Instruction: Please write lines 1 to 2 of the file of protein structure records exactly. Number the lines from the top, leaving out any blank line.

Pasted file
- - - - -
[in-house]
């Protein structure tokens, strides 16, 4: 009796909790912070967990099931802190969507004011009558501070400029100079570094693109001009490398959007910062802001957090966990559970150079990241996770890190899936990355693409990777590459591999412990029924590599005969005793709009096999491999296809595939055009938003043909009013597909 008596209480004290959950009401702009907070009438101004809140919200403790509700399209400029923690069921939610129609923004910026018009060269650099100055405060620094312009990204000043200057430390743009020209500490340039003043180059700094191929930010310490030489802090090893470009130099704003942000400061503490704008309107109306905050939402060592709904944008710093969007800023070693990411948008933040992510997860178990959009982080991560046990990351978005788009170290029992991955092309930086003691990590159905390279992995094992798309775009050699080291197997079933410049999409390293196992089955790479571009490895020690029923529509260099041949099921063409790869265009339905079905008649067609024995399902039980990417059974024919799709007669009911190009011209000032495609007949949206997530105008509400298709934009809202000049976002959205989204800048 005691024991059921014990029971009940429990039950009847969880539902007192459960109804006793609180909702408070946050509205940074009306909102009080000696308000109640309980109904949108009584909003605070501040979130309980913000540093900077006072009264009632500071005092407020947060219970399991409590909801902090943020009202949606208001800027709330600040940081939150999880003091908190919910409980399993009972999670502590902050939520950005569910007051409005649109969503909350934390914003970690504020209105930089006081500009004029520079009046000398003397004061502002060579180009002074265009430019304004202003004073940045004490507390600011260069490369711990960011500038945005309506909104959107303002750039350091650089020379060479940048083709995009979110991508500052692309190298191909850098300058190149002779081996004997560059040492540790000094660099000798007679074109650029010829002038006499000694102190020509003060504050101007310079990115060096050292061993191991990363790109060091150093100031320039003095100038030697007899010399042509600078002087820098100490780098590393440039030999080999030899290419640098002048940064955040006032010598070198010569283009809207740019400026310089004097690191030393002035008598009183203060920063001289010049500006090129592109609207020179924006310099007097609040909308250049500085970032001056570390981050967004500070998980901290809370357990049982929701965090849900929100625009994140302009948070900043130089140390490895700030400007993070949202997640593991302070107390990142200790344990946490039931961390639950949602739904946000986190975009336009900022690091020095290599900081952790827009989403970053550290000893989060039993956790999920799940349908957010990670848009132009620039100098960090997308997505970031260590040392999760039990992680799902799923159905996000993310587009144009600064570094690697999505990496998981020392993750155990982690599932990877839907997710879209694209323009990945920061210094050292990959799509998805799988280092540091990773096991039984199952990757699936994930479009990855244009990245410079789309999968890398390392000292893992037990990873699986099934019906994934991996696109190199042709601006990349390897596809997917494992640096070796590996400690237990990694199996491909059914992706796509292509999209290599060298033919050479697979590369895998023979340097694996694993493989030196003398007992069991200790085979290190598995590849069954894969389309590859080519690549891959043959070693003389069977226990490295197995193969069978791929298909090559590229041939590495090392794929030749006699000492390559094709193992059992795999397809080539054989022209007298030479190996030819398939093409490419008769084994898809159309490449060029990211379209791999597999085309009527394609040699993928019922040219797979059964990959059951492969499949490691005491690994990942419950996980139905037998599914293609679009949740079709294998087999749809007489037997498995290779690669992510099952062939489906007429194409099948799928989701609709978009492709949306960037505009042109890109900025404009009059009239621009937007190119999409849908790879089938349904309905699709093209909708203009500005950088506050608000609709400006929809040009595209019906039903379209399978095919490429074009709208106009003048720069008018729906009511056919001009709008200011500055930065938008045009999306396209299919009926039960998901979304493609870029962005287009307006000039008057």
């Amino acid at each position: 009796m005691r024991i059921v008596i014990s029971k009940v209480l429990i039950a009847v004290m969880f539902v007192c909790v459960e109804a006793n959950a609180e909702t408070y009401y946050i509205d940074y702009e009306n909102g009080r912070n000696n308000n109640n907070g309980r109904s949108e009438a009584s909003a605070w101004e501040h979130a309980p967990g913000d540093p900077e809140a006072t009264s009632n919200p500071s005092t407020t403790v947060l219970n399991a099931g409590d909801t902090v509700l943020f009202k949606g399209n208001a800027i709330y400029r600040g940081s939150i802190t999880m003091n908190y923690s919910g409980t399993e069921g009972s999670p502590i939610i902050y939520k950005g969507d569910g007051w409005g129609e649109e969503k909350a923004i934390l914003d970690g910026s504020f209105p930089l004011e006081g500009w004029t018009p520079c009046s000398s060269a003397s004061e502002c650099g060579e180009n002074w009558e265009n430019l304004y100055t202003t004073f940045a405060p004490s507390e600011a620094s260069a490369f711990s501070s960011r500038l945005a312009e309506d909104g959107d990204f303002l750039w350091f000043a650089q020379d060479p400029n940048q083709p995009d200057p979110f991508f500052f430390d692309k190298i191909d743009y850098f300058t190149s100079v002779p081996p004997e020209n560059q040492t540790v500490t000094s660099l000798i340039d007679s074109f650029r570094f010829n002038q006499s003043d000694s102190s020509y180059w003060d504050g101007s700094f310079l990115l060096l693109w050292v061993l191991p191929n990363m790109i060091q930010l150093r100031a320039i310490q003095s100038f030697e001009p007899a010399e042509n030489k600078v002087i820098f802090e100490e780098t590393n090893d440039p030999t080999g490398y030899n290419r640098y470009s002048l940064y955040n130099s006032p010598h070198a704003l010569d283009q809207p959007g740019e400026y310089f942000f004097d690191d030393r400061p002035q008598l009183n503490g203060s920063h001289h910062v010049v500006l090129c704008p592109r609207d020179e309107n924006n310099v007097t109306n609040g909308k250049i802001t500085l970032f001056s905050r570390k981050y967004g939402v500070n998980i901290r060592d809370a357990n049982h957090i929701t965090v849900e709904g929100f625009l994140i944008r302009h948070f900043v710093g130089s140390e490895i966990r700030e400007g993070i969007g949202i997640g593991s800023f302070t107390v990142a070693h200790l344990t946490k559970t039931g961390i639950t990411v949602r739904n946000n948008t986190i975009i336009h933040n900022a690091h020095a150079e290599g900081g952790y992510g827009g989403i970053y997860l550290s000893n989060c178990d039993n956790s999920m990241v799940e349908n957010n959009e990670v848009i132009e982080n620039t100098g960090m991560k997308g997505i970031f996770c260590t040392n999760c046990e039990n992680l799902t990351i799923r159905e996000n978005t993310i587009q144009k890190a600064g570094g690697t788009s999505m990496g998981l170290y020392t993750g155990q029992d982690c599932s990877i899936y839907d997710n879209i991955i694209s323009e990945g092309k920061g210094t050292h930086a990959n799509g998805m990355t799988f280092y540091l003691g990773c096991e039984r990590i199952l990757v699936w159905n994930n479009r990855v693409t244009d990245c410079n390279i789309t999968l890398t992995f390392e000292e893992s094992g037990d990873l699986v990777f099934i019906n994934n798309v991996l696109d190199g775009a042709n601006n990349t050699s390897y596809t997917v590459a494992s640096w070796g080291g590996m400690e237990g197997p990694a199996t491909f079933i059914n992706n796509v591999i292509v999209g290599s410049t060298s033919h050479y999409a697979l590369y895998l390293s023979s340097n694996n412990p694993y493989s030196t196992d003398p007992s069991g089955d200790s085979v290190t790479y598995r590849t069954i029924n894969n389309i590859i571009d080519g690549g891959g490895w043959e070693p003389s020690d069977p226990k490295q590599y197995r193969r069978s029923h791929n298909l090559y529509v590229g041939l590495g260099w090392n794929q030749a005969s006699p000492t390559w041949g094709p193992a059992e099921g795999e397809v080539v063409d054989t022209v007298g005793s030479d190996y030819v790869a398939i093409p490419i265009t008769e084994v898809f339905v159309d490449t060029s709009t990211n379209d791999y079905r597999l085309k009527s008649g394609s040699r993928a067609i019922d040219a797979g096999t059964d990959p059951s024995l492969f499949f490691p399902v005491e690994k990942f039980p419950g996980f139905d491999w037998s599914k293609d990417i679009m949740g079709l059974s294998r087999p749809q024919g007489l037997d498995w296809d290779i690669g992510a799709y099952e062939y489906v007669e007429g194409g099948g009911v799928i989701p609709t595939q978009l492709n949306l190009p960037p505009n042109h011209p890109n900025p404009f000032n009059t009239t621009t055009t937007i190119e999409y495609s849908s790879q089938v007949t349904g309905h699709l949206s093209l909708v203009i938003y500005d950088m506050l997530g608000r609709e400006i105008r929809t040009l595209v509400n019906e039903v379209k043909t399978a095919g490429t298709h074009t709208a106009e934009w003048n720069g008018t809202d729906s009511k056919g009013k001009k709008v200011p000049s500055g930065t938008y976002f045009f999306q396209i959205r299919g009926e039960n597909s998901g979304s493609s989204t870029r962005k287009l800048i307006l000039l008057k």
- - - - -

[in-house]
């Protein structure tokens, strides 16, 4: 009796909790912070967990099931802190969507004011009558501070400029100079570094693109001009490398959007910062802001957090966990559970150079990241996770890190899936990355693409990777590459591999412990029924590599005969005793709009096999491999296809595939055009938003043909009013597909 008596209480004290959950009401702009907070009438101004809140919200403790509700399209400029923690069921939610129609923004910026018009060269650099100055405060620094312009990204000043200057430390743009020209500490340039003043180059700094191929930010310490030489802090090893470009130099704003942000400061503490704008309107109306905050939402060592709904944008710093969007800023070693990411948008933040992510997860178990959009982080991560046990990351978005788009170290029992991955092309930086003691990590159905390279992995094992798309775009050699080291197997079933410049999409390293196992089955790479571009490895020690029923529509260099041949099921063409790869265009339905079905008649067609024995399902039980990417059974024919799709007669009911190009011209000032495609007949949206997530105008509400298709934009809202000049976002959205989204800048 005691024991059921014990029971009940429990039950009847969880539902007192459960109804006793609180909702408070946050509205940074009306909102009080000696308000109640309980109904949108009584909003605070501040979130309980913000540093900077006072009264009632500071005092407020947060219970399991409590909801902090943020009202949606208001800027709330600040940081939150999880003091908190919910409980399993009972999670502590902050939520950005569910007051409005649109969503909350934390914003970690504020209105930089006081500009004029520079009046000398003397004061502002060579180009002074265009430019304004202003004073940045004490507390600011260069490369711990960011500038945005309506909104959107303002750039350091650089020379060479940048083709995009979110991508500052692309190298191909850098300058190149002779081996004997560059040492540790000094660099000798007679074109650029010829002038006499000694102190020509003060504050101007310079990115060096050292061993191991990363790109060091150093100031320039003095100038030697007899010399042509600078002087820098100490780098590393440039030999080999030899290419640098002048940064955040006032010598070198010569283009809207740019400026310089004097690191030393002035008598009183203060920063001289010049500006090129592109609207020179924006310099007097609040909308250049500085970032001056570390981050967004500070998980901290809370357990049982929701965090849900929100625009994140302009948070900043130089140390490895700030400007993070949202997640593991302070107390990142200790344990946490039931961390639950949602739904946000986190975009336009900022690091020095290599900081952790827009989403970053550290000893989060039993956790999920799940349908957010990670848009132009620039100098960090997308997505970031260590040392999760039990992680799902799923159905996000993310587009144009600064570094690697999505990496998981020392993750155990982690599932990877839907997710879209694209323009990945920061210094050292990959799509998805799988280092540091990773096991039984199952990757699936994930479009990855244009990245410079789309999968890398390392000292893992037990990873699986099934019906994934991996696109190199042709601006990349390897596809997917494992640096070796590996400690237990990694199996491909059914992706796509292509999209290599060298033919050479697979590369895998023979340097694996694993493989030196003398007992069991200790085979290190598995590849069954894969389309590859080519690549891959043959070693003389069977226990490295197995193969069978791929298909090559590229041939590495090392794929030749006699000492390559094709193992059992795999397809080539054989022209007298030479190996030819398939093409490419008769084994898809159309490449060029990211379209791999597999085309009527394609040699993928019922040219797979059964990959059951492969499949490691005491690994990942419950996980139905037998599914293609679009949740079709294998087999749809007489037997498995290779690669992510099952062939489906007429194409099948799928989701609709978009492709949306960037505009042109890109900025404009009059009239621009937007190119999409849908790879089938349904309905699709093209909708203009500005950088506050608000609709400006929809040009595209019906039903379209399978095919490429074009709208106009003048720069008018729906009511056919001009709008200011500055930065938008045009999306396209299919009926039960998901979304493609870029962005287009307006000039008057």